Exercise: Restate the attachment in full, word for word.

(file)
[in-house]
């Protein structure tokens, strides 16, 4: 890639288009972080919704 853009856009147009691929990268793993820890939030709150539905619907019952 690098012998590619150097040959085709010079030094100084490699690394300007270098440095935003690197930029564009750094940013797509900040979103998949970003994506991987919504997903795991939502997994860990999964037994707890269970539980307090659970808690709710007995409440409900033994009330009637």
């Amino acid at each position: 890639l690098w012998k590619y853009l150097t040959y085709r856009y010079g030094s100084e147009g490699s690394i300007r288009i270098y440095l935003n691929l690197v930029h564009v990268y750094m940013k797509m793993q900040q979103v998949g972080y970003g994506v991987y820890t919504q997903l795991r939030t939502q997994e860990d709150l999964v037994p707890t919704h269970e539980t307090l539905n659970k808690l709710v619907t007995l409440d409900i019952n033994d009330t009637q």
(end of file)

[in-house]
């Protein structure tokens, strides 16, 4: 890639288009972080919704 853009856009147009691929990268793993820890939030709150539905619907019952 690098012998590619150097040959085709010079030094100084490699690394300007270098440095935003690197930029564009750094940013797509900040979103998949970003994506991987919504997903795991939502997994860990999964037994707890269970539980307090659970808690709710007995409440409900033994009330009637």
């Amino acid at each position: 890639l690098w012998k590619y853009l150097t040959y085709r856009y010079g030094s100084e147009g490699s690394i300007r288009i270098y440095l935003n691929l690197v930029h564009v990268y750094m940013k797509m793993q900040q979103v998949g972080y970003g994506v991987y820890t919504q997903l795991r939030t939502q997994e860990d709150l999964v037994p707890t919704h269970e539980t307090l539905n659970k808690l709710v619907t007995l409440d409900i019952n033994d009330t009637q």